Cities should work with their city attorney to determine if they should register to be part of litigation to recover costs due to contamination of public water supplies.
A Multidistrict Litigation (MDL) set in the United States District Court of South Carolina is getting a lot of attention lately. The South Carolina court is handling over 2,500 cases from across the country involving aqueous film-forming foams (AFFFs) and PFAS (perfluoroalkyl and polyfluoroalkyl substances) contamination.
This litigation is known as MDL-2873 and currently includes hundreds of local governments suing to recover costs due to contamination of public water supplies. Other plaintiffs in the MDL are individuals with traditional product liability cases alleging that exposure to AFFF caused cancer. Although many different companies made and sold products containing PFAS, 3M, and DuPont are the primary defendants in this litigation.
Potential impact to League members
Minnesota Rural Water Association (MRWA) is partnering with the National Rural Water Association (NRWA) to educate cities with water utilities about MDL-2873. Many League members are also members of MRWA. They have received this information and are now asking whether they should register to be part of the “NRWA PFAS Cost Recovery Program.” By “registering,” a water utility will be connected with a law firm serving as co-lead plaintiff counsel in MDL-2873. The city will answer a few questions and then decide if it wants to join this litigation.
In other words, the city will need to decide to retain Napoli Shkolnik PLLC for participation as a party in the MDL, the benefit of which could potentially give it priority or other unique status in any settlement to recover current and/or future costs associated with PFAS testing, treatment, and remediation. However, if a city chooses not to register, this does not necessarily mean it will be excluded from accessing settlement funds in the future. Even cities with no PFAS detected, but with later contamination issues, may have access to funds because the exact terms of any settlement are still being figured out.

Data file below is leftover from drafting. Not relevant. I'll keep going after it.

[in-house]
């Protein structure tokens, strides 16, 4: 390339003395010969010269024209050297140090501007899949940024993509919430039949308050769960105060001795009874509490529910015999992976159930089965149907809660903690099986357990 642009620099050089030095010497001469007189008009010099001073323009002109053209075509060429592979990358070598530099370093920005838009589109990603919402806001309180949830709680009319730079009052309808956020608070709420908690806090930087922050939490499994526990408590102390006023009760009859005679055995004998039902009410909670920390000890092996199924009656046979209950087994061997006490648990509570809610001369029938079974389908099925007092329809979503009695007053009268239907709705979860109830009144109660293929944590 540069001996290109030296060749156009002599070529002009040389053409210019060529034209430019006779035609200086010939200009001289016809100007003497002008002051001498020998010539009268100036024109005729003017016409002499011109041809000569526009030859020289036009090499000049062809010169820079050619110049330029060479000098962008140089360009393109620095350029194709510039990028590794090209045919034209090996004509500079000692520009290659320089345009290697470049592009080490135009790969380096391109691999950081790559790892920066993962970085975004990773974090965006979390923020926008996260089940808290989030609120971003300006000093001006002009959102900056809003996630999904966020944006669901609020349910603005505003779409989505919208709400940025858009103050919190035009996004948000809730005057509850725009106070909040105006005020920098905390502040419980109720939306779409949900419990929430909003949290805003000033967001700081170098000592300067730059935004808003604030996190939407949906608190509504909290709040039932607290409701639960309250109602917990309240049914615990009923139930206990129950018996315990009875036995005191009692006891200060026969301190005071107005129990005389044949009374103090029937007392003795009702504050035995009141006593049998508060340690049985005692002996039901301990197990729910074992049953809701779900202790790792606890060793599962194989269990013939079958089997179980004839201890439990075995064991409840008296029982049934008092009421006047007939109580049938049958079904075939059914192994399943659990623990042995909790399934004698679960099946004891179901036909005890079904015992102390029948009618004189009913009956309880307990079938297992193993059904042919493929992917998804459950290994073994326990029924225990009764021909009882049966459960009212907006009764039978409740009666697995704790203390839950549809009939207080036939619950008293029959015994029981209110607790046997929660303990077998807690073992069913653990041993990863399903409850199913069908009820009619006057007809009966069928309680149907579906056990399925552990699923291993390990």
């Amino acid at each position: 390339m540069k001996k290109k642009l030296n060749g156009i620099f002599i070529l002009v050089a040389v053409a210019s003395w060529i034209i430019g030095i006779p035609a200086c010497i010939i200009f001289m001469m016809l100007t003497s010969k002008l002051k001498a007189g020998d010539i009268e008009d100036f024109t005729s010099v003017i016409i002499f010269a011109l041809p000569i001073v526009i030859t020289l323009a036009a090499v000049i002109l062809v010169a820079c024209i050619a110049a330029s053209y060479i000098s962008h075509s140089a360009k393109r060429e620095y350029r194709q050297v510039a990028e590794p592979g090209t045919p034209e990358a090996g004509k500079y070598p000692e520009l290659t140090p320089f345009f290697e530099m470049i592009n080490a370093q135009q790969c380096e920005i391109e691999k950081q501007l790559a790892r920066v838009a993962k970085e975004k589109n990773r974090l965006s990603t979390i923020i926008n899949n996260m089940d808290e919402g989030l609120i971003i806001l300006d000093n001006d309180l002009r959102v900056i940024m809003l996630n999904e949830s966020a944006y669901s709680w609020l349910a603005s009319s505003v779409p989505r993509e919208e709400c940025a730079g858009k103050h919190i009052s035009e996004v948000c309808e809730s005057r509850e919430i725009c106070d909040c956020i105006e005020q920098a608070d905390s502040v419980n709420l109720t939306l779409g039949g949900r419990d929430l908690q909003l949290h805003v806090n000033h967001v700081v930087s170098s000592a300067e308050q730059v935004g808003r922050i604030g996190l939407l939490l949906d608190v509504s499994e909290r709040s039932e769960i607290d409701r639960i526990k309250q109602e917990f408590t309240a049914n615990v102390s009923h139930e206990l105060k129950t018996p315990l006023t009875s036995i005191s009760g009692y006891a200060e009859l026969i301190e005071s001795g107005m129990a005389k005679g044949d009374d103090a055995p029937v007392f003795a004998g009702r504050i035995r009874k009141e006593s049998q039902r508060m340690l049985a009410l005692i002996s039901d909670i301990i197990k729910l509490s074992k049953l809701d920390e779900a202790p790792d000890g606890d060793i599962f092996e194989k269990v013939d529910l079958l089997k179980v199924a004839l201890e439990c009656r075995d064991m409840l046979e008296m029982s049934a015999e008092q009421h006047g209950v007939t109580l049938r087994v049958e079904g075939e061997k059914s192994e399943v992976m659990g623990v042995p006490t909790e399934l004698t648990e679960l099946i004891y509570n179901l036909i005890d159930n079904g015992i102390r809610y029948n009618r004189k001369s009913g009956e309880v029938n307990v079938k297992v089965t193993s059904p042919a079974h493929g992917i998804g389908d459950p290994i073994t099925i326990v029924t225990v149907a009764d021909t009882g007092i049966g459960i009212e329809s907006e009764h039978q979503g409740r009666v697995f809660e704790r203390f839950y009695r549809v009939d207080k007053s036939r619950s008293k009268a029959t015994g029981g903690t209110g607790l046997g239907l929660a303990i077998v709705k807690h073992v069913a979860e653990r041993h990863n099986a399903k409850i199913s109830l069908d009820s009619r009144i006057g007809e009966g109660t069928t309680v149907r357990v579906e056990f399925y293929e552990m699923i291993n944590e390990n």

Time is of the essence
Water utilities are encouraged to work with their city attorneys to decide what is best for them. However, timing may be important because water provider cases pending in MDL-2873 have been selected as bellwether cases, meaning they will be tried first.
The first bellwether test trial is scheduled for June 5, 2023, in the case of the City of Stuart v. 3M Co. et al. The City of Stuart case involves claims that AFFF contaminated Stuart’s municipal water system. Plaintiff attorneys believe that the pressure of this trial may trigger a global settlement deal with at least some of the defendants. They also believe a settlement could create a tiered system in which claims are ranked into tiers based on factors like the strength of a plaintiff’s case and the sequence of when a plaintiff joined the MDL. It is speculated that cases ranked in the highest tier will get bigger settlement payout offers compared to those in lower tiers.